Thank you very much for these posts – I am grateful for your input regarding this. I am in the middle of rebranding myself and want to concentrate on layout design. As part of my clear, concise and uncluttered theme I hope, through this blog, to educate my readers into how a publication, whether it’s a newsletter or a leaflet, should be properly laid out for legibility and readability purposes. And not only that, but to take into consideration basic marketing theories such as a catchy headline and strapline, benefits rather than features, a relevant picture, an incentive through a call to action and clear contact details.

    What terminology would you say I should call myself then?

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  7. The great thing about graphic design as a term is that it covers a multitude of areas, editorial design, web design, corporate design, packaging etc… you get the idea im sure, but you don’t have to be good at any more than just one of them in order to be considered a graphic designer. And you would be more than eligible to call yourself a graphic designer, probably one specialising in marketing or promotion?

    I definately feel that you will get a whole lot further with the title of graphic designer, especially if you state the areas you specialise in, it sounds far more professional than desk top publisher, desk top publisher just sounds like someone sat at home using Microsoft Templates to whip things up in their spare time.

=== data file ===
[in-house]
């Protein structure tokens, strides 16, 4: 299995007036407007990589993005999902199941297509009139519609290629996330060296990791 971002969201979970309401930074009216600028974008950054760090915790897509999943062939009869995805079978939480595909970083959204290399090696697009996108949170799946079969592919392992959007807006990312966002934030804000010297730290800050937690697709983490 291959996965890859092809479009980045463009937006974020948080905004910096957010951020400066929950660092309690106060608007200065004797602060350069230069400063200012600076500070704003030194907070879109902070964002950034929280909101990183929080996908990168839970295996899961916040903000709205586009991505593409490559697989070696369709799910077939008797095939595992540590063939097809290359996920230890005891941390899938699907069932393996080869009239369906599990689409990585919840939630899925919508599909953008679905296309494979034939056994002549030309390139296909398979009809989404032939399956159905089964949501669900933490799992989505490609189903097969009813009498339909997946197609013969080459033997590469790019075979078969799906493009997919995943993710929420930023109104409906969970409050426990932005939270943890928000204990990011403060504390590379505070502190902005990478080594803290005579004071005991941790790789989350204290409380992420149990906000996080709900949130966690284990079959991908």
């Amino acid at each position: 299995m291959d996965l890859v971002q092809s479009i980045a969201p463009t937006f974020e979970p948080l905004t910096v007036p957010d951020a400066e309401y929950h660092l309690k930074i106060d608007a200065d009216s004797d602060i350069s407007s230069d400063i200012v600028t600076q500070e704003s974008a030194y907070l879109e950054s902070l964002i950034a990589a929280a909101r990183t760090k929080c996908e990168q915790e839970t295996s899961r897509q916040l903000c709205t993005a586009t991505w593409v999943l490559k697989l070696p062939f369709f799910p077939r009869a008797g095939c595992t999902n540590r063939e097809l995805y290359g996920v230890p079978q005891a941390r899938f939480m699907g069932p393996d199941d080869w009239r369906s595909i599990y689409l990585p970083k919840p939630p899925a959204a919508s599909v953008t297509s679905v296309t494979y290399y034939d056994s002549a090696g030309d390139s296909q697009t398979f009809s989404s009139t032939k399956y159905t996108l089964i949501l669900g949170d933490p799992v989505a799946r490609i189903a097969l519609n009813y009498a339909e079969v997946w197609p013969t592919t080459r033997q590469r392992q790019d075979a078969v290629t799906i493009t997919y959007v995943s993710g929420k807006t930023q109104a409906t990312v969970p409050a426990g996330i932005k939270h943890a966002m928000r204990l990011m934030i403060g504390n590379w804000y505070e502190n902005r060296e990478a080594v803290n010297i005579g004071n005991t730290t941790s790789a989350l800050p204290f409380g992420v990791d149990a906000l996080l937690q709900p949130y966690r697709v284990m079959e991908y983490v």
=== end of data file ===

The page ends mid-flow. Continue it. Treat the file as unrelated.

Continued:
…And from the sound of things, you seem far more serious than that! And therefore should give yourself a fighting chance, probably more so if you go to companies offering your services as someone who can improve their existing brochures etc, or can design new things for them to improve their marketing. I feel you could slip into quite a niche, one that combines the design qualities, and your apparent marketing knowledge and confidence.

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  8. Thanks Sean for everything! You’ve given me much to think about. Join the RSS of my blog for future posts (and please comment on them too! – they’re both valid and welcome) and I will change my banner once again!

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  9. Your very welcome, if theres one thing i’ve learned so far, its that networking is crucial, so the more you get your name out there, the more you comment, the more people you meet, the more you are likely to get a nice break!

    Good luck with everything, I shall be sure to keep an eye on your blog!

    Feel free to take a look at mine too and comment on anything that catches your attention, again its all design-related, and im hoping to try and build it up to become somewhat of a reference to other designers with many links to other blogs/websites, so might be a good place for inspiration in the future??